Headless Relative Clauses in Mesoamerican Languages

Headless Relative Clauses in Mesoamerican Languages
Ivano Caponigro, Harold Torrence, Roberto Zavala Maldonado
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Headless relative clauses have received little attention in the linguistic literature, despite the many morpho-syntactic and semantic puzzles they raise. These clauses have been even more neglected in the study of Mesoamerican languages. Headless Relative Clauses in Mesoamerican Languages constitutes the first in-depth, systematic study of the topic. Spanning fifteen languages from five language families, it is the broadestcrosslinguistic study of headless relative clauses yet conducted. For most of these languages there is no previous descriptive or documentary material on wh-constructions in general, let alone headless relative clauses. Many of the languages are threatened or endangered; all are understudied. Each chapter in this volume constitutes an original contribution to typological and theoretical linguistics. The first chapter provides a comprehensive introduction to the varieties of headless relative clauses and their importance to the study of human language, while the other chapters are language-specific and follow a uniform format to facilitate comparisons and generalizations across languages. Through the collective work of a team of twenty-one scholars, Headless Relative Clauses in Mesoamerican Languages presents a clear and systematic introduction to relative and interrogative clauses inMesoamerican languages.
"A ground-breaking volume -- the first exclusively on headless relatives, the first on semantic issues in Mesoamerican languages. An excellent introduction and detailed explorations of individual languages paint a rich and exciting picture of how wh structures without nominal heads can have referential import. Typologists, syntacticians, semanticists and anyone studying microvariation in relativization strategies will find a wealth of hidden gems in thisoutstanding contribution to the vibrant field of cross-linguistic semantics. " -- Veneeta Dayal, Dorothy R. Diebold Professor of Linguistics, Yale University"This book presents a thorough analysis of headless relative clauses in fourteen Mesoamerican language from four families, plus one Central American language. The cast of twenty-one authors is superlative and includes nine who are native speakers of one of the languages under consideration, as well as other linguists from around the world. The resulting book is a model of collaborative linguistics. " -- Nora C. England, Professor of Linguistics, University ofTexas at Austin"This book is a crowning achievement of research on headless relatives, a model of the micro-typological approach to language, and an inspiring example of careful semantic work on lesser-known languages. By showing how much can be accomplished in describing such languages, the authors set an important precedent for future studies in cross-linguistic semantics. The introduction to the book stands out as a state-of-the art overview of headless relatives, from thequestions that need to be asked to a painstaking analysis of their semantic properties. An absolute must for semanticists, syntacticians interested in relativization, typologists, and Mesoamericanscholars. " -- Maria Polinsky, Professor of Linguistics, University of Maryland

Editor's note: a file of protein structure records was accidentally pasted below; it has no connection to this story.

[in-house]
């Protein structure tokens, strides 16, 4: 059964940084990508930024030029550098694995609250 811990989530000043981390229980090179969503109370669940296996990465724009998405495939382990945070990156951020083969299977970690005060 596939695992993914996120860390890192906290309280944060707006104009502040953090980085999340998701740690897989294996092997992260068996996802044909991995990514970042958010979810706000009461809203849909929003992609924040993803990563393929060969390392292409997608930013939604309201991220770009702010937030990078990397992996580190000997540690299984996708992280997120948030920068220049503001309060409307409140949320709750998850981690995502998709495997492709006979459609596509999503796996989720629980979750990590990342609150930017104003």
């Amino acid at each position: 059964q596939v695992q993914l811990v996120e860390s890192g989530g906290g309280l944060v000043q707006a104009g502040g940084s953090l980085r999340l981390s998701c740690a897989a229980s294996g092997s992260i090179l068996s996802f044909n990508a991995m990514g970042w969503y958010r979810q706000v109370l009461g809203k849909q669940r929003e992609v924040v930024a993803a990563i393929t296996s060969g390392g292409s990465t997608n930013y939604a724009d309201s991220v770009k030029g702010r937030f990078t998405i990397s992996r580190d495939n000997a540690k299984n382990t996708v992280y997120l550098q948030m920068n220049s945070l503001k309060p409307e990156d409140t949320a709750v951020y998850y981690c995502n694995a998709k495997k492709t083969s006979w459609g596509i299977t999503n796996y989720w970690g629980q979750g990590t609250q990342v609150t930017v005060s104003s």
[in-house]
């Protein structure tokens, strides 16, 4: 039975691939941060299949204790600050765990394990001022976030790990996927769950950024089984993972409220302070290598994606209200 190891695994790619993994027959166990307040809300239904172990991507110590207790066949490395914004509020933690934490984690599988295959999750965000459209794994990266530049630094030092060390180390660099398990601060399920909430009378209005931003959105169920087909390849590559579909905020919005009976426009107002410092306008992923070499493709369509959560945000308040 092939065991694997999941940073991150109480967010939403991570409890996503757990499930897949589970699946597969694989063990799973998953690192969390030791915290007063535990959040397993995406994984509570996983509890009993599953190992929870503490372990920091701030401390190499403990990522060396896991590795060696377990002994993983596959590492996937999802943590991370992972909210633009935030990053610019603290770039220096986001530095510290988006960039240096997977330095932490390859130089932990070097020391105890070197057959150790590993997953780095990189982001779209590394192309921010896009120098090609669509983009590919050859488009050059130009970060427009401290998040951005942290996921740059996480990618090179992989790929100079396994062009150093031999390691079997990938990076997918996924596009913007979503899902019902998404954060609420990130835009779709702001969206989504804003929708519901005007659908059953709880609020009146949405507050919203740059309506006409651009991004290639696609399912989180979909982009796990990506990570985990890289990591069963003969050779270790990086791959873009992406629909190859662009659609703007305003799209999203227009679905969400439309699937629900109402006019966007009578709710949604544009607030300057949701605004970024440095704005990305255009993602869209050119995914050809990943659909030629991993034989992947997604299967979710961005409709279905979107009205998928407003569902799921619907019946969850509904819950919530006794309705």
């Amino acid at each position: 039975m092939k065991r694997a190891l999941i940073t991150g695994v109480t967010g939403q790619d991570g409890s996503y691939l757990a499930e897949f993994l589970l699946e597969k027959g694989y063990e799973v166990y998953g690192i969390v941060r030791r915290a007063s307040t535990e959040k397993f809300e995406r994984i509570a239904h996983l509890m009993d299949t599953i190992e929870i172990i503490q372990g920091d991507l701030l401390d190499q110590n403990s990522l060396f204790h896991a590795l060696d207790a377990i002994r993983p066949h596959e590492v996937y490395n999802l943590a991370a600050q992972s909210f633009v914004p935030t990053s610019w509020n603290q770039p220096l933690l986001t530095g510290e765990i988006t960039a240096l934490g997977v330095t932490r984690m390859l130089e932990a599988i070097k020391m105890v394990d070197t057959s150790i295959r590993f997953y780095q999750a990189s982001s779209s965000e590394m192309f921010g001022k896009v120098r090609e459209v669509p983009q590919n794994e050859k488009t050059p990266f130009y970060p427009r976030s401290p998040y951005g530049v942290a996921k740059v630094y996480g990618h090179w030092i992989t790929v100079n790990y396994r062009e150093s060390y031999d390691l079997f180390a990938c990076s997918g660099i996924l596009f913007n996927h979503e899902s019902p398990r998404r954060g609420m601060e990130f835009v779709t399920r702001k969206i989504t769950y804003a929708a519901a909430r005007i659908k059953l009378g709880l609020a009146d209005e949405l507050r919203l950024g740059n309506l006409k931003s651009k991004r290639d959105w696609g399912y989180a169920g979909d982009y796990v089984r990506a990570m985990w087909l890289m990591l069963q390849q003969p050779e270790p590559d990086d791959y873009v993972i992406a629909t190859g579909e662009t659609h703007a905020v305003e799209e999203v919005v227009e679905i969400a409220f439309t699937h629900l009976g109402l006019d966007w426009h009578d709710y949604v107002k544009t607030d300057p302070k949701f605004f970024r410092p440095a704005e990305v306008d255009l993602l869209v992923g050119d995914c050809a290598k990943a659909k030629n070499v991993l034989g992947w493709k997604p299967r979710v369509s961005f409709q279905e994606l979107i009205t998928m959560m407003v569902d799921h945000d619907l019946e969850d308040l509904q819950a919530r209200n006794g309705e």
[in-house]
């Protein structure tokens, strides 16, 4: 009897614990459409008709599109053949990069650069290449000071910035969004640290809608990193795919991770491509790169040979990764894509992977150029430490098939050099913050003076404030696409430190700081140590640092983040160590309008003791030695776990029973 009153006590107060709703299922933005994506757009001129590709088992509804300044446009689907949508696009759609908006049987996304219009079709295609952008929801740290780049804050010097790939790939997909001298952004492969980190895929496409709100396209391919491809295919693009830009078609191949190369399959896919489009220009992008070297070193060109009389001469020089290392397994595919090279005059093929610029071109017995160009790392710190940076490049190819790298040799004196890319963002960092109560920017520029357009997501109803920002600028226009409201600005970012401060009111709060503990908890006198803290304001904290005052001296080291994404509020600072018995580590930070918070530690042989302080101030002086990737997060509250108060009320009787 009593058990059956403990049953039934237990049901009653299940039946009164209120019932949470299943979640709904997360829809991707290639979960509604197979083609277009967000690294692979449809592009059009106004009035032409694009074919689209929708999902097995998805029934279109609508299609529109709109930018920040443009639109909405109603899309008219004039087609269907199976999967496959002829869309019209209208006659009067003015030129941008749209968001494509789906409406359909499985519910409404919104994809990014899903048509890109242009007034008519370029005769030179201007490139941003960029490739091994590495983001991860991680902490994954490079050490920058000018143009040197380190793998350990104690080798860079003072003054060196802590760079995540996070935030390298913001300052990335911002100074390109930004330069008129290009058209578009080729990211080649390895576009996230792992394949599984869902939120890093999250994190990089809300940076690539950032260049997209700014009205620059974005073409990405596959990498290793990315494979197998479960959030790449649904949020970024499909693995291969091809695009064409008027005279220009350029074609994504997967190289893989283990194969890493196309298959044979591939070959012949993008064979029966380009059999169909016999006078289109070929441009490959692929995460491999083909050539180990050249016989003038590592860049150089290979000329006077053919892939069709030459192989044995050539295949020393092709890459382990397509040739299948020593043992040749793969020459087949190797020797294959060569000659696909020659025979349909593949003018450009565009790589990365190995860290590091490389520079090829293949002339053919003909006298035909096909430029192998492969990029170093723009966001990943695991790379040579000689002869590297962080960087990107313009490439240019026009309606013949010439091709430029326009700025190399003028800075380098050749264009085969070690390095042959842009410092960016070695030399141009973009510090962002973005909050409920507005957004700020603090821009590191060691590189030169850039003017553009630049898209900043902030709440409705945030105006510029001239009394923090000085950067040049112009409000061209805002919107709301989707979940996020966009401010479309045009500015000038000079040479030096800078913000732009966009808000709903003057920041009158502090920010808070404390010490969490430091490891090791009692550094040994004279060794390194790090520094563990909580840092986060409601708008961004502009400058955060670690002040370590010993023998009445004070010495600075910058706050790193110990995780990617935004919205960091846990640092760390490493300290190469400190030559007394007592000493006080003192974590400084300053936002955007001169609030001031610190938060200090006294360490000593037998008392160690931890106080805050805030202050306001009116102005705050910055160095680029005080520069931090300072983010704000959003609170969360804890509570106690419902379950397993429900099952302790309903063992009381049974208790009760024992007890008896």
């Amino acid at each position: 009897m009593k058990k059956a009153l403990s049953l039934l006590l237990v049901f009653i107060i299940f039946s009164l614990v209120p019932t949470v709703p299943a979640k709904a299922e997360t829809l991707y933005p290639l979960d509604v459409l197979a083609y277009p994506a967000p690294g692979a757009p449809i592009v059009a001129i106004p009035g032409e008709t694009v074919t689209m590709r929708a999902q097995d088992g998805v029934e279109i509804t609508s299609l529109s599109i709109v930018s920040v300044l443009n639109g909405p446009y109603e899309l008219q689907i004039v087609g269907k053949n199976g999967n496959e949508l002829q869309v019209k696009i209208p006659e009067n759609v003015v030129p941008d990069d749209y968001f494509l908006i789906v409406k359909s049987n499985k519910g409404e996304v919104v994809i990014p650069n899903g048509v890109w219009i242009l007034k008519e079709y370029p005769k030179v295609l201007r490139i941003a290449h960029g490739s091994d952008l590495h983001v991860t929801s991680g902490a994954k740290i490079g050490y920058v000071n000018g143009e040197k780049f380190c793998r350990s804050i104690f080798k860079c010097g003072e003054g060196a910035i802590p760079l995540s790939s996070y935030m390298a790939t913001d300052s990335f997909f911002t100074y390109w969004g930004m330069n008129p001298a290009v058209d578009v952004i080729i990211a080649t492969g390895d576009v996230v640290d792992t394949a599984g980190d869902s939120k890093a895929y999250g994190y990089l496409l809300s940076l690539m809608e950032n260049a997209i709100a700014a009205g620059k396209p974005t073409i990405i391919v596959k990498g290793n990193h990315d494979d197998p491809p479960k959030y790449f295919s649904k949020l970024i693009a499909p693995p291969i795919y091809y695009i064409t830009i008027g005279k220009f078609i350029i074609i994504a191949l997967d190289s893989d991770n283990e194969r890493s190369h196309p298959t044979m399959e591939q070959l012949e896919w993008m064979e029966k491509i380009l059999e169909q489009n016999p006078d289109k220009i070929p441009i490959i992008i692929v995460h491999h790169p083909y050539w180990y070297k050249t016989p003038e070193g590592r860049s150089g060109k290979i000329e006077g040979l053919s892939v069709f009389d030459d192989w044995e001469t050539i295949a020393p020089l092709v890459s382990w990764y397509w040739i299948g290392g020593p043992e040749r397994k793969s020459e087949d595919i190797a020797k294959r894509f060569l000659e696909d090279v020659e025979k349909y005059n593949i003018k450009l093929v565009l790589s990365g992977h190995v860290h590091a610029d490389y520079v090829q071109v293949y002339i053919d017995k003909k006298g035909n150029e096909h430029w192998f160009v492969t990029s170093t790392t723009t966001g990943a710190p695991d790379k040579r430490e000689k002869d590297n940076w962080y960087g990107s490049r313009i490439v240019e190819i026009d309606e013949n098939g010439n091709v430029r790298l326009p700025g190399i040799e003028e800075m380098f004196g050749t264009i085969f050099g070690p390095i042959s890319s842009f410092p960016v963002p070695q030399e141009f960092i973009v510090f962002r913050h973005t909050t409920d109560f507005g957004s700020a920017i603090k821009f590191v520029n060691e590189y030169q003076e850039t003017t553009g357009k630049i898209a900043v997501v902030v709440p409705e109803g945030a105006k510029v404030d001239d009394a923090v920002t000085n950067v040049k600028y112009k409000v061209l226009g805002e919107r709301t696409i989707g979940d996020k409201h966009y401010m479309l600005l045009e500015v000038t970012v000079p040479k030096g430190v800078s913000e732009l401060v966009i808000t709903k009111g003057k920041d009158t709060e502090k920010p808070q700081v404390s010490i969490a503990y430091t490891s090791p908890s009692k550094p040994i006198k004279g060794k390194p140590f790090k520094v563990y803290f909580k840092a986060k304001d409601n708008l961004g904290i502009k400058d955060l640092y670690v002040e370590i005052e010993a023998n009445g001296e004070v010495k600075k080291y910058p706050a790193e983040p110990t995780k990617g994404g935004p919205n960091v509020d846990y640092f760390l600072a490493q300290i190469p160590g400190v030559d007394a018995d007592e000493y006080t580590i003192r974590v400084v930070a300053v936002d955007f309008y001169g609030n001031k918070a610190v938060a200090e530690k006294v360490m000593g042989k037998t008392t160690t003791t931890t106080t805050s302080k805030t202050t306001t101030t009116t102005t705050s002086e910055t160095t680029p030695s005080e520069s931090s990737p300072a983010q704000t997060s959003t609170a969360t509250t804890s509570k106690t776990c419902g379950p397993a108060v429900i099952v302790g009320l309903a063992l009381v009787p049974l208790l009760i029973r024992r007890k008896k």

Ivano Caponigro is Associate Professor of linguistics at the University of California, San Diego. He is interested in formal semantics and its interfaces with syntax and pragmatics across languages. He has conducted extensive crosslinguistic work on relative clauses and wh- clauses, with special emphasis on free relative clauses and other headless relative clauses. Harold Torrence is Associate Professor of linguistics at the University of California, Los Angeles. His research focuses on the syntax and morphology of African and Mesoamerican languages. He has worked extensively on wh- questions, relativization, focus, and complementation. Roberto Zavala Maldonado is Professor of linguistics at the Centro de Investigaciones y Estudios Superiores en Antropologia Social (CIESAS) in San Cristobal de Las Casas, Chiapas, Mexico. He is interested in Mesoamerican languages, typology, language documentation, syntax, and lexicography. He has conducted extensive research on several morphosyntactic aspects of Mayan and Mixe-Zoquean languages.